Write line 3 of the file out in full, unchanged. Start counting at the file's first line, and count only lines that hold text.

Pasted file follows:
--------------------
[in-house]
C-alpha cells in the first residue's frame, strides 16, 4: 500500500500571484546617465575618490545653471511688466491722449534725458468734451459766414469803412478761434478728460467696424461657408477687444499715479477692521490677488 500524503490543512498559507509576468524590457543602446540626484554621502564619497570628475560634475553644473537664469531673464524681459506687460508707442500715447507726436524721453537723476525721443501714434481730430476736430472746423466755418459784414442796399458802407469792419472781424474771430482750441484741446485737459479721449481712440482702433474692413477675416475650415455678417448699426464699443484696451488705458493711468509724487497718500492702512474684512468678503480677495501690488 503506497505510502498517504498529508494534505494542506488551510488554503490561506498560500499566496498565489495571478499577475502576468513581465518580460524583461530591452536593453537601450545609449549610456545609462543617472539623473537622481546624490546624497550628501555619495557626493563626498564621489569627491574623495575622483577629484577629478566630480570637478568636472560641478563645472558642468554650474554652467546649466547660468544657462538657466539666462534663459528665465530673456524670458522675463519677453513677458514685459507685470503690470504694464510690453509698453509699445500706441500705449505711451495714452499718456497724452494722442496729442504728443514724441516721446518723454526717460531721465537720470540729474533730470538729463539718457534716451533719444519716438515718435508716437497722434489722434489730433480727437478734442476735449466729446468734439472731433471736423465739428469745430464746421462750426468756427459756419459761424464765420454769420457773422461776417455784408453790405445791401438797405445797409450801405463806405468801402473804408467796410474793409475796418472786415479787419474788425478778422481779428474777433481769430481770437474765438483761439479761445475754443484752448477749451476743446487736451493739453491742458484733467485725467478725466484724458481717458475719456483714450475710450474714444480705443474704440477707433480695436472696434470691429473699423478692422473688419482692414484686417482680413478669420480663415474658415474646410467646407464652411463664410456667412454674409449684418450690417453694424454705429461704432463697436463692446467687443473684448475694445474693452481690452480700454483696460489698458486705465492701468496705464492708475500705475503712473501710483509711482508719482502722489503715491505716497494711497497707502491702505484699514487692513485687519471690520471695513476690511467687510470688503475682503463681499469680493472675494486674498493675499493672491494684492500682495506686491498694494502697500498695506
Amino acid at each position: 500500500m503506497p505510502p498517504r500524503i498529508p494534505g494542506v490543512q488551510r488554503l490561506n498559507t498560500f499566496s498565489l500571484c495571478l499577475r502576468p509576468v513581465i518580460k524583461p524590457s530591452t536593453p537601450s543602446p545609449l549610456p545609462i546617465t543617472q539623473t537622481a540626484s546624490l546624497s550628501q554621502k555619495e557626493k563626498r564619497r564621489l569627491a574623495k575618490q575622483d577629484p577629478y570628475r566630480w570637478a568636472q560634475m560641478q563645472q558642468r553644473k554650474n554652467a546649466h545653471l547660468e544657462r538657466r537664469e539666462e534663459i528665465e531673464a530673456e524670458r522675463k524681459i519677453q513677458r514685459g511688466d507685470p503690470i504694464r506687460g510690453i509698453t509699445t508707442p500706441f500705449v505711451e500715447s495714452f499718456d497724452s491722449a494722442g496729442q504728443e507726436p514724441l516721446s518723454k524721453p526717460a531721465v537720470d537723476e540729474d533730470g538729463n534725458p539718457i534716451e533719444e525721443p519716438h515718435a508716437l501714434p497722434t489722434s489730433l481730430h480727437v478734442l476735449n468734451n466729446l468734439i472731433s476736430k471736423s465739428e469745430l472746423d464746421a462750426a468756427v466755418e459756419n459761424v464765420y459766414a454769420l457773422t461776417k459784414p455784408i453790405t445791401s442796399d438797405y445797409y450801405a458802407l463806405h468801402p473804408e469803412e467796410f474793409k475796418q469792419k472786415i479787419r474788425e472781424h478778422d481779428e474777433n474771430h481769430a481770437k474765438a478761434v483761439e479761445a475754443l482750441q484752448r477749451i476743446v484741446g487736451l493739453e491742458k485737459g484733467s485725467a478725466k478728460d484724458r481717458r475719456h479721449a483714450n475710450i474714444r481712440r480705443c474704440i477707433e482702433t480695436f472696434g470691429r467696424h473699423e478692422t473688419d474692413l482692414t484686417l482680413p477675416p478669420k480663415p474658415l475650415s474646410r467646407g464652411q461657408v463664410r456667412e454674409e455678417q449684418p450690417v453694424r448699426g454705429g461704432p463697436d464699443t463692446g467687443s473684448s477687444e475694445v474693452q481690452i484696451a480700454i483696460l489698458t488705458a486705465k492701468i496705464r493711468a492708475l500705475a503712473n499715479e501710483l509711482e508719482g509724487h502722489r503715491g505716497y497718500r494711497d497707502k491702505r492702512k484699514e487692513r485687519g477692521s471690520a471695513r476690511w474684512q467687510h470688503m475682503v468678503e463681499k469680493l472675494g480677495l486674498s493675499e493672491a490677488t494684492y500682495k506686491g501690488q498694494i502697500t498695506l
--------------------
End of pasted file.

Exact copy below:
Amino acid at each position: 500500500m503506497p505510502p498517504r500524503i498529508p494534505g494542506v490543512q488551510r488554503l490561506n498559507t498560500f499566496s498565489l500571484c495571478l499577475r502576468p509576468v513581465i518580460k524583461p524590457s530591452t536593453p537601450s543602446p545609449l549610456p545609462i546617465t543617472q539623473t537622481a540626484s546624490l546624497s550628501q554621502k555619495e557626493k563626498r564619497r564621489l569627491a574623495k575618490q575622483d577629484p577629478y570628475r566630480w570637478a568636472q560634475m560641478q563645472q558642468r553644473k554650474n554652467a546649466h545653471l547660468e544657462r538657466r537664469e539666462e534663459i528665465e531673464a530673456e524670458r522675463k524681459i519677453q513677458r514685459g511688466d507685470p503690470i504694464r506687460g510690453i509698453t509699445t508707442p500706441f500705449v505711451e500715447s495714452f499718456d497724452s491722449a494722442g496729442q504728443e507726436p514724441l516721446s518723454k524721453p526717460a531721465v537720470d537723476e540729474d533730470g538729463n534725458p539718457i534716451e533719444e525721443p519716438h515718435a508716437l501714434p497722434t489722434s489730433l481730430h480727437v478734442l476735449n468734451n466729446l468734439i472731433s476736430k471736423s465739428e469745430l472746423d464746421a462750426a468756427v466755418e459756419n459761424v464765420y459766414a454769420l457773422t461776417k459784414p455784408i453790405t445791401s442796399d438797405y445797409y450801405a458802407l463806405h468801402p473804408e469803412e467796410f474793409k475796418q469792419k472786415i479787419r474788425e472781424h478778422d481779428e474777433n474771430h481769430a481770437k474765438a478761434v483761439e479761445a475754443l482750441q484752448r477749451i476743446v484741446g487736451l493739453e491742458k485737459g484733467s485725467a478725466k478728460d484724458r481717458r475719456h479721449a483714450n475710450i474714444r481712440r480705443c474704440i477707433e482702433t480695436f472696434g470691429r467696424h473699423e478692422t473688419d474692413l482692414t484686417l482680413p477675416p478669420k480663415p474658415l475650415s474646410r467646407g464652411q461657408v463664410r456667412e454674409e455678417q449684418p450690417v453694424r448699426g454705429g461704432p463697436d464699443t463692446g467687443s473684448s477687444e475694445v474693452q481690452i484696451a480700454i483696460l489698458t488705458a486705465k492701468i496705464r493711468a492708475l500705475a503712473n499715479e501710483l509711482e508719482g509724487h502722489r503715491g505716497y497718500r494711497d497707502k491702505r492702512k484699514e487692513r485687519g477692521s471690520a471695513r476690511w474684512q467687510h470688503m475682503v468678503e463681499k469680493l472675494g480677495l486674498s493675499e493672491a490677488t494684492y500682495k506686491g501690488q498694494i502697500t498695506l